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Reviewed by:
  • A Boy Called Bat by Elana K. Arnold
  • Kate Quealy-Gainer, Assistant Editor
Arnold, Elana K. A Boy Called Bat; illus. by Charles Santoso. Walden Pond/HarperCollins, 2017 [208p]
Trade ed. ISBN 978-0-06-244582-7 $16.99
E-book ed. ISBN 978-0-06-244584-1 $9.99
Reviewed from galleys R Gr. 2-4

Third-grader Bixby Alexander Tam doesn’t really mind his nickname Bat, even if it might come from not just from his initials but from the fact that he flaps his hands when he’s feeling overwhelmed and he’s supersensitive to sound. A bat is an animal, after all, and animals are Bat’s very favorite thing, so much so that when his veterinarian mom brings home an orphaned baby skunk Bat jumps at the chance to care for it. Now he just has to convince his mom that Thor would be better off under Bat’s care than with the staff at the wildlife refuge center. The word “autistic” is never used here, and its absence is effective: Bat’s tendencies are treated as characteristic and not diagnostic, and Arnold seamlessly weaves in Bat’s and his family’s adaptations to his behaviors. The situation brings plenty of humor: if you’re looking to keep a skunk as a pet, of course you’re going to email a renowned skunk expert named (real-life biologist Dr. Jerry Dragoo) to ask him to tell your mom it’s totally cool for you to have a skunk pet. Compassionate, warm, and funny, Bat’s story may leave some kids eyeing the forest for their next animal pal. Chipper monochromatic black and white illustrations bring out the appeal of both skunk and boy.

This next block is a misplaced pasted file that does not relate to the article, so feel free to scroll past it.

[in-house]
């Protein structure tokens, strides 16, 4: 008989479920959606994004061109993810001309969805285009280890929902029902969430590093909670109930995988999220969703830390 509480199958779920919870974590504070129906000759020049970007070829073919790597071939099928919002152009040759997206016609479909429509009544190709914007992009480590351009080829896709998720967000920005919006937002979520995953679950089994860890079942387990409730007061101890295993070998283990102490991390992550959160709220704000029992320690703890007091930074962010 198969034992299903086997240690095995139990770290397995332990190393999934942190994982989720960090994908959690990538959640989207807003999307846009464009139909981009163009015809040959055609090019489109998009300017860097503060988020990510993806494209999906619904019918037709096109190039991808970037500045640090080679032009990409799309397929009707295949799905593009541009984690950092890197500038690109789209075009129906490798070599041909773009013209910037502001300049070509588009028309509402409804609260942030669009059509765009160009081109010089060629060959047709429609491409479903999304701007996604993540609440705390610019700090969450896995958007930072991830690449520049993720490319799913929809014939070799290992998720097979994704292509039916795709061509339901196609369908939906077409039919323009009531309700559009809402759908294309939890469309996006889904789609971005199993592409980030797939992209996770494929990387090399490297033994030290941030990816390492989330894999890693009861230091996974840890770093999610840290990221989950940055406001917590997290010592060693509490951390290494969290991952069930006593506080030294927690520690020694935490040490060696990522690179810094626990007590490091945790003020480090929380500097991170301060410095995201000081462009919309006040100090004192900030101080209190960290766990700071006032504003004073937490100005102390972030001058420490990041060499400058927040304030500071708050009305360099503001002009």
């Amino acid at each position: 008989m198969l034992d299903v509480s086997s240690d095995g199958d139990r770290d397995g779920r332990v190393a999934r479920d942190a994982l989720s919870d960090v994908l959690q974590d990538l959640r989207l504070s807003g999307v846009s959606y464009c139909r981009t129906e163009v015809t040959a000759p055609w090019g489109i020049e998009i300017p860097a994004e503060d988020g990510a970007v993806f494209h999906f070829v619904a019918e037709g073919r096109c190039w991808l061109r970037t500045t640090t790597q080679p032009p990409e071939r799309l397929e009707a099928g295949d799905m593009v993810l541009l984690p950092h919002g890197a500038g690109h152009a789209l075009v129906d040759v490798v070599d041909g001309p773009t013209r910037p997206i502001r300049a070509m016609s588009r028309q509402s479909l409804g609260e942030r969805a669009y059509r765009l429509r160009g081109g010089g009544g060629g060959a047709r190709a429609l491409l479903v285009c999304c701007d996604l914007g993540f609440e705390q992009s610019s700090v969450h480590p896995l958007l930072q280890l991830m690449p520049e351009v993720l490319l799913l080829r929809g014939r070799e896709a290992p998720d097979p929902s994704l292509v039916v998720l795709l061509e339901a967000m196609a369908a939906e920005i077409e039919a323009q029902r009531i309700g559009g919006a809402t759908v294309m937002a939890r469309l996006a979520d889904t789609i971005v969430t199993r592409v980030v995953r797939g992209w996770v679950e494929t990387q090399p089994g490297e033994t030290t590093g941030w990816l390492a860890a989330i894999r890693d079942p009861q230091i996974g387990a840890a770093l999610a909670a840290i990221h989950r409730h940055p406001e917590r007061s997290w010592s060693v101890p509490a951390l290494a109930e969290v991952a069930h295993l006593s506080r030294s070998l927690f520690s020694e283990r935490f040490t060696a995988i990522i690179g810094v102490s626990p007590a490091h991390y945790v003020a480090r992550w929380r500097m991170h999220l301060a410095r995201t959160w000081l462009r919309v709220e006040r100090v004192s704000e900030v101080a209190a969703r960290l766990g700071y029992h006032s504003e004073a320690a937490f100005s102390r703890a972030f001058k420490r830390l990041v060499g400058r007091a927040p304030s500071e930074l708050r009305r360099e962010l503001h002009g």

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p. 257
Launched on MUSE
Open Access
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